A while back, I read an Onion article detailing alarming events occurring in Indiana. Every citizen had begun to work and speak in unison, declaring in a single voice, “We are Indiana. All will be Indiana.”
While the hive mind scenario works well for satirical journalism or science fiction movies, it’s not something you want creeping into your writing. Too often, I’ve read over my dialogue and realized that my characters sound exactly the same. Characters are created by the writer, after all. If we’re not careful, our personality will show through too much. Having a unique voice is one thing. But when your characters start declaring “We are the author. All is the author,” you need to give them voices of their own.
This is hard. Crafting a separate voice for each individual and making sure they stay true to it is long, exhausting, brain draining work. (I’m going through it right now and it sucks.) You’ll have to rewrite dialogue. Tweak personalities. Maybe even alter the flow of the story. If you do it right, though, it’s worth it. Your characters will sound like real, three-dimensional people, not words you’ve put down on paper.
In the work of a true master of dialogue, you should be able to look at a line of speech and identify the speaker. Your goal in the quest to avoid the hive mind is to give each important character a unique way of speaking. This will differentiate him/her from the other characters and make him/her more memorable.
A good way to learn how to do this is to study other works. What makes characters sound like themselves? When you think of them, what phrases come to mind? After thinking about different characters and their dialogue styles, here are a few tricks I’ve picked out. Try including them in your own work to break up the hive mind and bring your characters to life.
I’ve often had to deal with people who never stop talking. They’ll go on and on: repeating points, tossing in anecdotes, or overusing transitions. I’ll eventually interrupt or make my escape. I have also run into people who rarely speak. Dragging information out of them is a chore, and their answers are always brief and to the point.
The structure of characters’ speech can help define them. One might talk everyone elses’ ears off. Another remains strong and silent. A third fires off questions. Everyone’s sentence lengths vary, but different people lean in different directions. Exploit that.
Looking further into syntax, punctuation can be played with. One person might string details together with commas or jump from idea to idea with hyphens. Another might have a fondness for lists or parenthetical asides. This can be overused, but if done sparingly it can help identify a character’s text.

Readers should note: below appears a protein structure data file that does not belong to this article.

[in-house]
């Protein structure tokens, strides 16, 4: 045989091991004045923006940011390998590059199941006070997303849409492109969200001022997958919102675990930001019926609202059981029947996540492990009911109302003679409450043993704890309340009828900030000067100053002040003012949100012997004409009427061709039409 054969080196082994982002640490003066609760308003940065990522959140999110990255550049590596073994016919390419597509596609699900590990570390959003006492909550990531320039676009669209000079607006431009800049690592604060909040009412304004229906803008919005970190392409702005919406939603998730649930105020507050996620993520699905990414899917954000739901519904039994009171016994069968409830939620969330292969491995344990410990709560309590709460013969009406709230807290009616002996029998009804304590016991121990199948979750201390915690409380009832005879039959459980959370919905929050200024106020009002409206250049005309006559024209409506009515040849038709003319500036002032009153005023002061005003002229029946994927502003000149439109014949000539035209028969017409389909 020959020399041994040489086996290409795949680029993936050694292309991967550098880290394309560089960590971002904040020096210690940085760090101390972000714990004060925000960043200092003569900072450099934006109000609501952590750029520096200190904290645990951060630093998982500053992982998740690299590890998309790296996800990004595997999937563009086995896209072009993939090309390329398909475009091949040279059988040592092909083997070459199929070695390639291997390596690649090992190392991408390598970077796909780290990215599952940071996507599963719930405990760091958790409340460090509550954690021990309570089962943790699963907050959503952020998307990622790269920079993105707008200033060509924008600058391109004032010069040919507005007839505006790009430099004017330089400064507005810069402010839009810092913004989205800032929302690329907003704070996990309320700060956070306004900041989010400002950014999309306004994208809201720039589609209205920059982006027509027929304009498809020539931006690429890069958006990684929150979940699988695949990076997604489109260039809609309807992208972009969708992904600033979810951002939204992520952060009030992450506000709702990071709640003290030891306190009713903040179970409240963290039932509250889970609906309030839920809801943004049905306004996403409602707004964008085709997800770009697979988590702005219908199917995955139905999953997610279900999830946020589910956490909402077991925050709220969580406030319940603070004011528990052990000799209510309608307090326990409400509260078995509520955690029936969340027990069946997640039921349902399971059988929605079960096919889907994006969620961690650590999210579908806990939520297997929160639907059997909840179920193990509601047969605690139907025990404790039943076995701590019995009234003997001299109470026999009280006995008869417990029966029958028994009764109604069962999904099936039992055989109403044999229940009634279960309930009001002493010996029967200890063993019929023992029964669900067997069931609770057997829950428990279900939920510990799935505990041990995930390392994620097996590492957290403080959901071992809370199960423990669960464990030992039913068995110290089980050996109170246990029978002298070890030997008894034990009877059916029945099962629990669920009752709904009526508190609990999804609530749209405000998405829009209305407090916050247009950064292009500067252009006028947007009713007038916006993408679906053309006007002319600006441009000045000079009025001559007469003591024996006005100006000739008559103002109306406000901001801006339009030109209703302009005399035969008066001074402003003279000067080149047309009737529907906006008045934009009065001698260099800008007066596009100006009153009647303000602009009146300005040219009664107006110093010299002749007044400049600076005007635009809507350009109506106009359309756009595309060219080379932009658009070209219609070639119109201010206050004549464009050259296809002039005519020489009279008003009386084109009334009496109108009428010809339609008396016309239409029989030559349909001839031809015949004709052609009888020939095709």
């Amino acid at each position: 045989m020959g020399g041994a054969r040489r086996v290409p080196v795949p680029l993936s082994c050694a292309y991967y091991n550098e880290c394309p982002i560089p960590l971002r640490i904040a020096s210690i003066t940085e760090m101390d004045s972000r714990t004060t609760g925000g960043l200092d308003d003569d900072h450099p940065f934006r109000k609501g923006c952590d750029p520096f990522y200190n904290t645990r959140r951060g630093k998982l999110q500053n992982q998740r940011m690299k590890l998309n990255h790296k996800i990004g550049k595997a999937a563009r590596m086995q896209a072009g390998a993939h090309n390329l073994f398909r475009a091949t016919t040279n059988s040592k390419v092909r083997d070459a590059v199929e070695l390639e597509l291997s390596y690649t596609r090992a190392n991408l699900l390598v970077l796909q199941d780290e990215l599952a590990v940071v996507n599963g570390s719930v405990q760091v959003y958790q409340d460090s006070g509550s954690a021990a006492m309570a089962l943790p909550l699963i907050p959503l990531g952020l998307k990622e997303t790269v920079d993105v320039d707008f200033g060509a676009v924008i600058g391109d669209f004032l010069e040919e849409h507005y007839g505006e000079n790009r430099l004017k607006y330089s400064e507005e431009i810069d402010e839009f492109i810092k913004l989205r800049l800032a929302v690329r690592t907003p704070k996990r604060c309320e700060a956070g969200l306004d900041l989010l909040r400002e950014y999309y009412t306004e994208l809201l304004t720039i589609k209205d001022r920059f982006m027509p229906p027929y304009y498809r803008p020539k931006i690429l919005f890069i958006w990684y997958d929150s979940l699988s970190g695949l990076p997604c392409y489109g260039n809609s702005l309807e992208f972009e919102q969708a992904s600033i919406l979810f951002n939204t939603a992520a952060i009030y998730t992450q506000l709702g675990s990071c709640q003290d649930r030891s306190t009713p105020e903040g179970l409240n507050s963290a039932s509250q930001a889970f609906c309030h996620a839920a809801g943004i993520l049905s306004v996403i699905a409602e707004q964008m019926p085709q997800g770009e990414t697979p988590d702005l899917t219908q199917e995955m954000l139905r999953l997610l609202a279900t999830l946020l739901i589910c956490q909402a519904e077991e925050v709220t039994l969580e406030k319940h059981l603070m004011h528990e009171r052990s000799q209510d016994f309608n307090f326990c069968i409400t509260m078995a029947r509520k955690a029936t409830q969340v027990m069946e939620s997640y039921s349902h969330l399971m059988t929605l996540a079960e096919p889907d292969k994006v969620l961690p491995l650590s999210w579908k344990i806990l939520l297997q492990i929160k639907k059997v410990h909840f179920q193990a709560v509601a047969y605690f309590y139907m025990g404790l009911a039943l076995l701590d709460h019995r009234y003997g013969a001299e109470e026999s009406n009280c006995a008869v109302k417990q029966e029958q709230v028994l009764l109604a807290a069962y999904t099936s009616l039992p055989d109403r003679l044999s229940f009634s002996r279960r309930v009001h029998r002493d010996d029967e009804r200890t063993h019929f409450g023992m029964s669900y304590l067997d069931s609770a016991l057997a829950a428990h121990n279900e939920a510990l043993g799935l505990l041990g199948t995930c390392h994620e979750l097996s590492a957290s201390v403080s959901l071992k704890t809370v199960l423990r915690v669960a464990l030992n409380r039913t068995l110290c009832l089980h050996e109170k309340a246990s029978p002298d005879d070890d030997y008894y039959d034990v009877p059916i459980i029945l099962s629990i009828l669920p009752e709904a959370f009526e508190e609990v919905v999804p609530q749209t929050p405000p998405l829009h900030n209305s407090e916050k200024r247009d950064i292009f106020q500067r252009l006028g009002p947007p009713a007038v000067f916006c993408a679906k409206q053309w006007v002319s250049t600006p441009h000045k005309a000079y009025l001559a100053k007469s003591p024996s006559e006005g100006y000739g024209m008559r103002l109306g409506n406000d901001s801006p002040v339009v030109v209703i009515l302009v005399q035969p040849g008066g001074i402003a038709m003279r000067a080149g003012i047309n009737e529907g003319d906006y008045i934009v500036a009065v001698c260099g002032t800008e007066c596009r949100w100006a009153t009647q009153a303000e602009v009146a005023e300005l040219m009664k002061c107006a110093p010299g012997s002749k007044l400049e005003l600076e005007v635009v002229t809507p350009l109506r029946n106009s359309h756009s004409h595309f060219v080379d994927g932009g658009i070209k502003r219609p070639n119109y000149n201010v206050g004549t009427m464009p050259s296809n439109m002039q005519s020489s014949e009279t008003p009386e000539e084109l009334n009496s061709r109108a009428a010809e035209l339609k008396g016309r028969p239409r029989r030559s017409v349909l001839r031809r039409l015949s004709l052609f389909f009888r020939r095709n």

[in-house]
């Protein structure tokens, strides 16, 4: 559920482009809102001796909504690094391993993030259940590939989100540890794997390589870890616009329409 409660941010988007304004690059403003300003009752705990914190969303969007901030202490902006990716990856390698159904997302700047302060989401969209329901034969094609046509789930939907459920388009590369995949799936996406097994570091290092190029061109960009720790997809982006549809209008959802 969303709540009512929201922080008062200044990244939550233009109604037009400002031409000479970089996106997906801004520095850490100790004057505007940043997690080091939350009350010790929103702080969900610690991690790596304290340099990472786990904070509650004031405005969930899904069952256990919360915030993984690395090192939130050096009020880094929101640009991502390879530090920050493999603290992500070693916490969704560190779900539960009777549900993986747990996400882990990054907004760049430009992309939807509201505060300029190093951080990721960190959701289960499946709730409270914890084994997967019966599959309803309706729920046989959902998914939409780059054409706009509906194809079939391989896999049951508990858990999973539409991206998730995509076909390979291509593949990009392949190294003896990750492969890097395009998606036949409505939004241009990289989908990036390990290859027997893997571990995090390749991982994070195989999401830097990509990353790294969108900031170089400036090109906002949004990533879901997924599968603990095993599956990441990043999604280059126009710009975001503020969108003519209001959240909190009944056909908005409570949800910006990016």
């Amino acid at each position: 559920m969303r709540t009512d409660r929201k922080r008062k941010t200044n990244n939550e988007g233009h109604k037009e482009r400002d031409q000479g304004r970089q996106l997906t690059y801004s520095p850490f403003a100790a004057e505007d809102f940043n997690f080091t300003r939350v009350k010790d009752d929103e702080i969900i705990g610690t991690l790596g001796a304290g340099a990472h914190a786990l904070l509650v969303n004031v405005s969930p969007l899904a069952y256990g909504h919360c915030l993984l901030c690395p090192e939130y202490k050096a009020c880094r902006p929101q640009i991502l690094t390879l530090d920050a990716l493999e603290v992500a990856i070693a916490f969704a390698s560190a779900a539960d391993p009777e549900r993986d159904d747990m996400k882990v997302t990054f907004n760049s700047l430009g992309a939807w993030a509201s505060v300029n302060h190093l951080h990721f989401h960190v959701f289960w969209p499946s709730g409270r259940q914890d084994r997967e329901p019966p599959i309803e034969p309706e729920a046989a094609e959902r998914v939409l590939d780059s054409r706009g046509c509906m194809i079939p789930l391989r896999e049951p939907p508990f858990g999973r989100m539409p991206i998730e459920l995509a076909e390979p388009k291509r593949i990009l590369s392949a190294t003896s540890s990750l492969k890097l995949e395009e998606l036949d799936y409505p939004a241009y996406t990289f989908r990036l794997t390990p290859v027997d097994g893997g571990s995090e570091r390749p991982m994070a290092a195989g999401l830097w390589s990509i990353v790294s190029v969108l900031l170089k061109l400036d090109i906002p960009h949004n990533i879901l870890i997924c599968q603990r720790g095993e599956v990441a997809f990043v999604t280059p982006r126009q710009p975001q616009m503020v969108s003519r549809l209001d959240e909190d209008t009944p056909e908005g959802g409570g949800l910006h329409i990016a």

Different people have different vocabularies. Their careers, backgrounds, and interests can shape the words they use in conversations. Mark Twain manipulates dialect masterfully in Adventures of Huckleberry Finn to give characters authentic flair. In the Beka Cooper series by Tamora Pierce, Beka’s mix of street cant and guardsman jargon speaks to her complicated background. A british character speaking in a slightly different form of English or a foreigner who throws in the occasional bilingual phrase can spice up a monotonous conversation. However, if you’re going to borrow vocabulary from a real group of people or a real language, do your research and make sure you get it right. Don’t rely on Google translate, or actual speakers will be shaking their heads. Finally, don’t use gratuitous ‘unusual’ vocabulary to look clever. Only have characters use it when it makes sense in context and make sure the reader will understand.
3. Word Choice
Less specific than dialect, this focuses on how people say everyday things. Are they formal or casual? Knowing if a person says ‘maybe’ or ‘perhaps’ is a way to get started. ‘Would you like to go to a party with us?’ and ‘You game for a bash?’ clearly come from two very different personalities. Maybe one character uses old-fashioned expressions or clichés. Perhaps another has a catch phrase like “Excellent” or “sweetheart”. (Would Haymitch from The Hunger Games sound the same without his patronizing use of the term?) Identifying the character’s style of speech and a few key words can be really helpful.
4. Figurative Language
This one’s tricky. I’ve seen people horribly overdo flowery language and purple prose in an effort to make the protagonist sound smart or romantic. However, figurative or playful language in small doses – and used correctly – can give a character depth. It can also be used for comedic effect if a person always comes up with terrible or simply ridiculous phrases. (Karkat’s creative insults from Homestuck are examples of the comedy angle.)
When assigning syntax, word choices, expressions, and anything else, make sure that the dialogue fits. Shy, insecure characters would be more likely to tack on an apologetic “that’s only my opinion”. Confident people intent on getting their way won’t make many requests. They’ll make demands. Link your characters’ personalities with their dialogue and you’re well on your way to breaking free from the hive mind’s nefarious clutches.